**π‘ Problem Formulation:** Finding the length of the longest circular increasing subsequence is a twist on the classic Longest Increasing Subsequence (LIS) problem. In this variant, the sequence is considered circular, meaning the end connects back to the beginning, potentially forming an increasing sequence that wraps around. For example, given the input array [2, 0, 6, 1, 7], the longest circular increasing subsequence is [0, 6, 7], wrapped around the end to the beginning, resulting in a desired output length of 3.

## Method 1: Dynamic Programming with Sequence Duplication

This method involves duplicating the sequence before applying the classic Dynamic Programming approach for finding the LIS. By concatenating the sequence to itself, we ensure that any wrap-around subsequences are accounted for. The complexity is O(n^2) due to the double loop required in the LIS algorithm, where n is the length of the original sequence.

Here’s an example:

def circular_LIS(arr): extended_arr = arr + arr n = len(extended_arr) lis = [1] * n for i in range(n): for j in range(i): if extended_arr[i] > extended_arr[j] and lis[i] < lis[j] + 1: lis[i] = lis[j] + 1 return max(lis[:len(arr)]) # Example array arr = [2, 0, 6, 1, 7] print(circular_LIS(arr))

The output of this code snippet is:

3

This code snippet defines a function `circular_LIS()`

that takes an array as input, duplicates it to handle the circular case, and then applies a standard dynamic programming technique to find the longest increasing subsequence. It returns the length of the longest subsequence found considering circularity. Finally, it tests the function with an example array.

## Method 2: Modified Patience Sorting

Patience sorting is an efficient algorithm for finding the length of an LIS. We can modify this algorithm to account for circular cases by considering each element of the original array as a potential starting and ending point. The time complexity is improved to O(n log n) for each possible starting point, resulting in a total complexity of O(n^2 log n).

Here’s an example:

from bisect import bisect_left def LIS_length(arr): piles = [] for x in arr: i = bisect_left(piles, x) if i == len(piles): piles.append(x) else: piles[i] = x return len(piles) def circular_LIS_length(arr): max_len = 0 for i in range(len(arr)): max_len = max(max_len, LIS_length(arr[i:] + arr[:i])) return max_len # Example usage arr = [2, 0, 6, 1, 7] print(circular_LIS_length(arr))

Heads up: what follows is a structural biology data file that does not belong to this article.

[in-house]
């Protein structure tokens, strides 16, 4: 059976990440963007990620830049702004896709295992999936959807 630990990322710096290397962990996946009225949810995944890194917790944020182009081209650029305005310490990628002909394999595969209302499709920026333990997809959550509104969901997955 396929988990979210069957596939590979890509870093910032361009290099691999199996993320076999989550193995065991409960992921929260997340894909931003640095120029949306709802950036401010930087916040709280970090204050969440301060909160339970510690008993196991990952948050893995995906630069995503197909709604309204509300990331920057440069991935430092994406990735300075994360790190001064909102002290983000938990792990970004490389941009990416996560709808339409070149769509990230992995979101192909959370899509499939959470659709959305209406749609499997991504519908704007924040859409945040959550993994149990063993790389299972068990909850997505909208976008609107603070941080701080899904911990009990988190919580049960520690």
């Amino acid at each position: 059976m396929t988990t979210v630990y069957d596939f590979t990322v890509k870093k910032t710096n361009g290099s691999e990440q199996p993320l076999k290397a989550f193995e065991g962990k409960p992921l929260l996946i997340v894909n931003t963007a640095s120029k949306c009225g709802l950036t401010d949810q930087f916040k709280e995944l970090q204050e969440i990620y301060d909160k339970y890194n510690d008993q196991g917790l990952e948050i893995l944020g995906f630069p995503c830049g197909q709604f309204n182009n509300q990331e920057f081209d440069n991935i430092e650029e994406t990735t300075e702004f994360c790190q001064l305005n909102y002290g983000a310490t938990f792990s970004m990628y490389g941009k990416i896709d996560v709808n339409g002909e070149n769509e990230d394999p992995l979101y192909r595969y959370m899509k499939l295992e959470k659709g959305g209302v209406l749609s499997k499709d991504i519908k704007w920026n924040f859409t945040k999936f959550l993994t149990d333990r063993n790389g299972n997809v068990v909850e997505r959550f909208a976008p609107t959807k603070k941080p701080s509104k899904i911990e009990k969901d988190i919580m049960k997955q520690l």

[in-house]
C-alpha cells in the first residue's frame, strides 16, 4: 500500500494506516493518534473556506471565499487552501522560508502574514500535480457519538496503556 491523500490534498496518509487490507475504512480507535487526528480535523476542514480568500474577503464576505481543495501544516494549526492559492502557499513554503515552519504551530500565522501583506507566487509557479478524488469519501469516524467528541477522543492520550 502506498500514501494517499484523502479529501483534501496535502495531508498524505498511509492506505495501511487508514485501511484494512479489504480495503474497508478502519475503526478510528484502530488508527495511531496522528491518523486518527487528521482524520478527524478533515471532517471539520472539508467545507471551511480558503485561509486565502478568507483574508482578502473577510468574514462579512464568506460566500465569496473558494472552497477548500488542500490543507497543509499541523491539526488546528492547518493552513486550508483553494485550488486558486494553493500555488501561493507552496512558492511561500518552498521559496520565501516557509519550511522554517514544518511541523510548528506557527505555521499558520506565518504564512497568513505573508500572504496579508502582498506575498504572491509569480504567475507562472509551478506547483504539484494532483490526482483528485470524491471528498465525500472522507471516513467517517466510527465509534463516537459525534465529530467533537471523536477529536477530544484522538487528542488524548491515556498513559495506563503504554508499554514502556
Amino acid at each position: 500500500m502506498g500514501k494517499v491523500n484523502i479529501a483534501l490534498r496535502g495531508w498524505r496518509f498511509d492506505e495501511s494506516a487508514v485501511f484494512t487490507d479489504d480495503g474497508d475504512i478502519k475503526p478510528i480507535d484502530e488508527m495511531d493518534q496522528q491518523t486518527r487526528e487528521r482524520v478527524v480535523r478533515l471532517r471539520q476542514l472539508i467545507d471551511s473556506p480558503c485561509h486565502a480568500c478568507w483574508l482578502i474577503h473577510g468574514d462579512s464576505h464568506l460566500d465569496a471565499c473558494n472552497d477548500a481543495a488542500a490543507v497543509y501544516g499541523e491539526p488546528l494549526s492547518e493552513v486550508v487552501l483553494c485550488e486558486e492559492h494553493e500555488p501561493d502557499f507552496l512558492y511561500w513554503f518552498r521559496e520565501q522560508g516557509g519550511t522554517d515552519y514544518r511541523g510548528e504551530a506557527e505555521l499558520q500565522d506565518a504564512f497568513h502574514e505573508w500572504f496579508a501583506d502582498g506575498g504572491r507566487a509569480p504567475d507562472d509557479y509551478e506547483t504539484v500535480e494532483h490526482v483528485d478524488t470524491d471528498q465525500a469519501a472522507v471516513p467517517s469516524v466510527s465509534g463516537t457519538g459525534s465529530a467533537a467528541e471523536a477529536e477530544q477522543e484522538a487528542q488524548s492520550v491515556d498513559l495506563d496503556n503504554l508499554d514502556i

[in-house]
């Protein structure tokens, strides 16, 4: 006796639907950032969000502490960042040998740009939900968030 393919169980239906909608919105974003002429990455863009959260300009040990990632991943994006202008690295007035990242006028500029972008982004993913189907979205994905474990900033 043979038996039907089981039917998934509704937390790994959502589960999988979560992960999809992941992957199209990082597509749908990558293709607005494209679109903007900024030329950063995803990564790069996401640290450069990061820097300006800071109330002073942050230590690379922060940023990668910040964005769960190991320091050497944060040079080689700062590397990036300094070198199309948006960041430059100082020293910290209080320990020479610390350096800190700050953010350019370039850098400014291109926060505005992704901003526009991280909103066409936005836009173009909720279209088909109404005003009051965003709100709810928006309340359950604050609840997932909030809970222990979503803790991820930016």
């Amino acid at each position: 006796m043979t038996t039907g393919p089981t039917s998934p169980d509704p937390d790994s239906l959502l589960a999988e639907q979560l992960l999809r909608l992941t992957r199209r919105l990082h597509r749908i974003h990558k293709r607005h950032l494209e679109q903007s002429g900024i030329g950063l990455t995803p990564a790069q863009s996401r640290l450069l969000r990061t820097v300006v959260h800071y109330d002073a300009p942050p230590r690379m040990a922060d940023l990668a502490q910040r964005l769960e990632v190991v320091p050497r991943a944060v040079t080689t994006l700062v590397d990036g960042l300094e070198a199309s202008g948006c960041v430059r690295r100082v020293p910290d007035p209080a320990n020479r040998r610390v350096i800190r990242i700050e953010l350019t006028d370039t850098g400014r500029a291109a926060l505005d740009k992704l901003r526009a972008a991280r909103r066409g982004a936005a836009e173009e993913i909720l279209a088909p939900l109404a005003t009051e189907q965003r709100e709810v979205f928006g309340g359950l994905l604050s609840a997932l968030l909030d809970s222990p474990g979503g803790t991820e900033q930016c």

The output of this code snippet is:

3

This snippet introduces the function `circular_LIS_length()`

which uses the modified patience sorting method `LIS_length()`

to find the LIS starting at each index of the original array. By concatenating the array from each index and applying the LIS function, it ensures we account for circular wrap-arounds.

## Method 3: Expanding Binary Search

The expanding binary search method extends the typical binary search for an LIS by attempting to expand subsequences from all possible starting indices of the circular array. Although this still results in an O(n^2 log n) complexity, it optimizes certain operations over a straightforward DP approach.

Here’s an example:

def binary_search_subseq(L, target): low, high = 0, len(L) while low < high: mid = (low + high) // 2 if L[mid] subseq[-1]: subseq.append(num) else: subseq[binary_search_subseq(subseq, num)] = num max_len = max(max_len, len(subseq) - 1) return max_len # Example arr = [2, 0, 6, 1, 7] print(circular_LIS_bs(arr))